Unlocking Word Meanings
Read the following words/expressions found in today’s article.
- grunt / grʌnt / (n.) – a short, low sound that comes from the back of the throat
The children ran away when they heard the pig’s grunt.
- growl / graʊl / (n.) – a low, deep sound that often shows anger
The wounded dog gave a low growl whenever the rescuers tried to approach it.
- groan / groʊn / (n.) – a long, deep sound that shows disapproval, pain, etc.
Jessica let out a groan of frustration when her boss called her on a holiday.
- rumble / ˈrʌm bəl / (n.) – a continuous, deep, rolling sound
I think it’s going to rain; I can hear the rumble of thunder.
- drizzle / ˈdrɪz əl / (n.) – rain falling in small, light drops
It’s just a drizzle. I don’t think we need an umbrella.
Read the text below.
Continued from Part 1…
Onomatopoeia words are great ways to describe how a person sounds when they talk. Words beginning with “gr” — like “grunt, growl and groan” — tend to indicate harder sounds that come from the back of the throat. “I asked my teenage son to get up for school. He groaned that he was too tired to get up.” “The men grunted as they tried to lift the heavy table.” On the other hand, words beginning with “mu,” like “mumble and murmur,” are spoken softly or without moving the lips much. “Eventually, my son got up and mumbled something to say he was ready for school.”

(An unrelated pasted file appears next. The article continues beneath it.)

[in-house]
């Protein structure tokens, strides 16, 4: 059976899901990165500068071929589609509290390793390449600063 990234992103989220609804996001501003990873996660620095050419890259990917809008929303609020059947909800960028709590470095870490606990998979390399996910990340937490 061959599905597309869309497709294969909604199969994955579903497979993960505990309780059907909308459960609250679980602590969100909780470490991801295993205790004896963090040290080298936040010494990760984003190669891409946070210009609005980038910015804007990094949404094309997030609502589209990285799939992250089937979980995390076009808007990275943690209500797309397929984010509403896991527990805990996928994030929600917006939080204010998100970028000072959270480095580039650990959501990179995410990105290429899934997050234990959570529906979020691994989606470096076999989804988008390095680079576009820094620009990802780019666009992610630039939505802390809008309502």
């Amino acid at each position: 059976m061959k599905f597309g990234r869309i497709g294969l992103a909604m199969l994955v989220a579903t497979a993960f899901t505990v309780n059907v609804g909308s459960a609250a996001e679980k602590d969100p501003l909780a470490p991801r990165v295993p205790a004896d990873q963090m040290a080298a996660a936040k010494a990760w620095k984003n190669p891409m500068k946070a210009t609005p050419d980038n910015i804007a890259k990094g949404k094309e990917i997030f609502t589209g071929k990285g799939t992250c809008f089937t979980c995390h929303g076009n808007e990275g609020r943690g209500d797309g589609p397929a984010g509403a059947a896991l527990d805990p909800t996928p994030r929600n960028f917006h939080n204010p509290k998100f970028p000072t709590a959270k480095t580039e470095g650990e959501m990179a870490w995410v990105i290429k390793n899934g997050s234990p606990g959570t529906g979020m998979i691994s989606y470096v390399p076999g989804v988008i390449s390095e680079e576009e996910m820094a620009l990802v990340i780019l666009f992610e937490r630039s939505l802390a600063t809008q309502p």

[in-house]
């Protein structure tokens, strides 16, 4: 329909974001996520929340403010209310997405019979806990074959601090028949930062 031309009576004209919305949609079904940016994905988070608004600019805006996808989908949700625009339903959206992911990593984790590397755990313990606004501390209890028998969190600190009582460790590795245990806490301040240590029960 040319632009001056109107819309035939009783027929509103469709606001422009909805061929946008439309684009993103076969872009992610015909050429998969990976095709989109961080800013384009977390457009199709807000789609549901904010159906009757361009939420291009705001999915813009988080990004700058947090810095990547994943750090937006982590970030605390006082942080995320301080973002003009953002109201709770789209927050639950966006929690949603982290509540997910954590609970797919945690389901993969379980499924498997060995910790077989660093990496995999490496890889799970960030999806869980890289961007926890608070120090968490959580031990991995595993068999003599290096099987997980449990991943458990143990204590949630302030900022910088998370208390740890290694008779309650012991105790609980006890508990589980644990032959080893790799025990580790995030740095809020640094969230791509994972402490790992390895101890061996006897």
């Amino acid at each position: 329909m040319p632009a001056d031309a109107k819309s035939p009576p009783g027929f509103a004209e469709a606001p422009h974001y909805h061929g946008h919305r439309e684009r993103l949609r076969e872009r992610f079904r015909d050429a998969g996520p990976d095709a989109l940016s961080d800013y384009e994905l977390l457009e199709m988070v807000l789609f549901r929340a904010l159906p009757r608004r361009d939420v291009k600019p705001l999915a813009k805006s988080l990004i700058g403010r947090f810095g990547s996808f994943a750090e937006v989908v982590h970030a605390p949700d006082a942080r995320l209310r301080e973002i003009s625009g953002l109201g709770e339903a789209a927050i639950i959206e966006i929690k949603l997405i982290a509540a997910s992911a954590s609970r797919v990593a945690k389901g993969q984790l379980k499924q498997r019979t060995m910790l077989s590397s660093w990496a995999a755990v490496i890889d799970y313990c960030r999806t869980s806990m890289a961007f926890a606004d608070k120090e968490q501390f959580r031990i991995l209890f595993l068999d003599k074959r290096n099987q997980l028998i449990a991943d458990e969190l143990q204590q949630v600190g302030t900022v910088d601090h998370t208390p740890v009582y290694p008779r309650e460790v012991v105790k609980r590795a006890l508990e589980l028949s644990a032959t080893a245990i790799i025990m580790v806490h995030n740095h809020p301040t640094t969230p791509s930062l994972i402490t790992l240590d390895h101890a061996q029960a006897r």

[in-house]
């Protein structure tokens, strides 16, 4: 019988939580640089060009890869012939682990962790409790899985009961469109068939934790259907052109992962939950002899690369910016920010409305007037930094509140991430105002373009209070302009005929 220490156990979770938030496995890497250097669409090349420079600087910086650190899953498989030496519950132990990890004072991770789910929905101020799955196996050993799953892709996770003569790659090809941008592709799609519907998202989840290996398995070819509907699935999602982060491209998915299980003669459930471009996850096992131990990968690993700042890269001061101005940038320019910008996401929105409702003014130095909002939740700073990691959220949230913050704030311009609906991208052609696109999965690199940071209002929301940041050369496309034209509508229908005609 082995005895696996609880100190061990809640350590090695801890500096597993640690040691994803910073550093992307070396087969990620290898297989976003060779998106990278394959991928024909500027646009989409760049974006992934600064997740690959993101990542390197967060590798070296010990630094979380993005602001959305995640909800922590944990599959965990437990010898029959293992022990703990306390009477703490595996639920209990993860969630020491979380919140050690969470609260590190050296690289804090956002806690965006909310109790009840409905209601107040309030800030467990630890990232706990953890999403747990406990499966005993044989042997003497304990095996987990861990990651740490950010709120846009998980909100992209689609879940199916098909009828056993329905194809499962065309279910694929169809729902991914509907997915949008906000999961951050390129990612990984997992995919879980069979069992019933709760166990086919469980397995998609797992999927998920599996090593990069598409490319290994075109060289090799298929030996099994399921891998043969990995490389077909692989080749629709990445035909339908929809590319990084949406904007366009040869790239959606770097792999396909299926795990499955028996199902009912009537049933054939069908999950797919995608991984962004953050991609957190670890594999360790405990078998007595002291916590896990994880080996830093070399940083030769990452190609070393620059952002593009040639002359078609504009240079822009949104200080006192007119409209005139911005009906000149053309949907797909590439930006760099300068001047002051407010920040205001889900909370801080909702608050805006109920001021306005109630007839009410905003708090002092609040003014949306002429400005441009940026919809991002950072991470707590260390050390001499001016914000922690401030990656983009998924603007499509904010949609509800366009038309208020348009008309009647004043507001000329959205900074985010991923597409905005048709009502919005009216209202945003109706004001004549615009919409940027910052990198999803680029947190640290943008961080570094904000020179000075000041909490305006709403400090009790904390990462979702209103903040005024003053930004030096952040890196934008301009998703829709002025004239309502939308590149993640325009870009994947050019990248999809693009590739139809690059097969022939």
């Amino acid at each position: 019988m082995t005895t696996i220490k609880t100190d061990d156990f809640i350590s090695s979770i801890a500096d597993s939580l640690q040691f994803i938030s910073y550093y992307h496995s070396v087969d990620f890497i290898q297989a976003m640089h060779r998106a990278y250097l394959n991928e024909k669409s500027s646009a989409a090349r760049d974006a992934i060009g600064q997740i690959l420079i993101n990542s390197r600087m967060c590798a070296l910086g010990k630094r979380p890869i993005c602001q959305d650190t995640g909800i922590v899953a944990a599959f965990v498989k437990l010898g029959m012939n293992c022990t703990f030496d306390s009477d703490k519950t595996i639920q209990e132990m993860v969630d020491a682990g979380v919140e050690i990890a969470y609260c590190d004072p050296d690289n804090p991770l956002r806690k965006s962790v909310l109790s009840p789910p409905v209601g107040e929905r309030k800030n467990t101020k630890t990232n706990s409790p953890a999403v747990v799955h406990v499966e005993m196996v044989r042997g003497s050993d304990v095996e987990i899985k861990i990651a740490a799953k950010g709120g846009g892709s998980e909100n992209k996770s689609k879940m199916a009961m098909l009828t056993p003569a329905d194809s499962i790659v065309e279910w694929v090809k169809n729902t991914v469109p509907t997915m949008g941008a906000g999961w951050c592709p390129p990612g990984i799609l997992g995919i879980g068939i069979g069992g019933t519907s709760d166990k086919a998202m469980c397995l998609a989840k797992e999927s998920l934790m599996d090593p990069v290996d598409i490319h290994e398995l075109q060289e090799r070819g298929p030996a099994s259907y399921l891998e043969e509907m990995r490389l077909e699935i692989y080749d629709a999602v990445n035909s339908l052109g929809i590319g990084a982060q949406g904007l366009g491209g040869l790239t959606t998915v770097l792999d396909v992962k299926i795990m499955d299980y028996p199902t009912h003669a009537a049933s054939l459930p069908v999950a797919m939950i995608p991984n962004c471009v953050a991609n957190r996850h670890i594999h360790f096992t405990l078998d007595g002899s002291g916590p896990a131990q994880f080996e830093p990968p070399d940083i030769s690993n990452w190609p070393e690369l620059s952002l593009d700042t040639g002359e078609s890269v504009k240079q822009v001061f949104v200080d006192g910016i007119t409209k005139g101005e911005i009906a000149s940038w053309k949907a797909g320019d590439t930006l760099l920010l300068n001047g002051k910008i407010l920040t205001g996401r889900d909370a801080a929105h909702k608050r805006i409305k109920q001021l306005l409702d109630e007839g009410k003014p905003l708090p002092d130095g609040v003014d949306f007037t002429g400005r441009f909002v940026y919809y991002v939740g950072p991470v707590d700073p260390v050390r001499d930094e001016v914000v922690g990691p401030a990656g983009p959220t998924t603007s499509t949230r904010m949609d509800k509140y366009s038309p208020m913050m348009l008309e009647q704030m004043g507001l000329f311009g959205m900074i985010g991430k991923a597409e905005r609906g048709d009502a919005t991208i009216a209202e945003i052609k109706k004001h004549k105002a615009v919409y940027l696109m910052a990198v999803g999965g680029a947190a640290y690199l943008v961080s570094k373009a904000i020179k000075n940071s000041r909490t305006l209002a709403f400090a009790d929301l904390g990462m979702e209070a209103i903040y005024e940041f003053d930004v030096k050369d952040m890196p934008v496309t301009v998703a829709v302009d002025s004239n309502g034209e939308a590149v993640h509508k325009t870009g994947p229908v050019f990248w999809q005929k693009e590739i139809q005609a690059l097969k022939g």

Sounds from nature are common onomatopoeia words — the rustle of leaves, the whoosh and whizz of wind, the gentle flutter of the wings of a bird, the flash of lightning and the rumble of thunder. Drip, drop, pitter patter, drizzle, dribble, sprinkle and splash all express the sound of water and rain. Can you imagine what the water is doing from the sound of the word?
Just like in Japanese, there is a rich variety of informal onomatopoeia found in cartoons. You can imagine the fight between two characters with words like “Pow! Smash! Boom! Blam! Kaboom!” The bad guy falls to the ground with a loud “thud!”
Try using onomatopoeia when speaking English with your friends for dramatic or poetic effect.
This article was provided by The Japan Times Alpha.
Enjoy a discussion with your tutor.
- The author suggests trying to use onomatopoeia when speaking English with your friends for dramatic or poetic effect. What do you think about that suggestion (ex. it’s a good idea, it’s kind of embarrassing)? Why? Discuss.
- Words beginning with “gr” — like “grunt, growl, and groan” — tend to indicate harder sounds that come from the back of the throat, while words beginning with “mu,” like “mumble and murmur,” are spoken softly or without moving the lips much. Do you think knowing how words are produced will help you easily guess or understand their meaning? Why or why not? Discuss.
- What was the last thing that you groaned about (ex. work, an annoying person)? Why? Discuss.
- Do you know anyone who mumbles a lot? How do you feel about that? Why? Discuss.
- What sounds from nature do you enjoy (ex. the rumble of thunder, the pitter patter of rain)? Why? Discuss.
- Have you ever heard a loud kaboom or thud in real life? What was it? Discuss.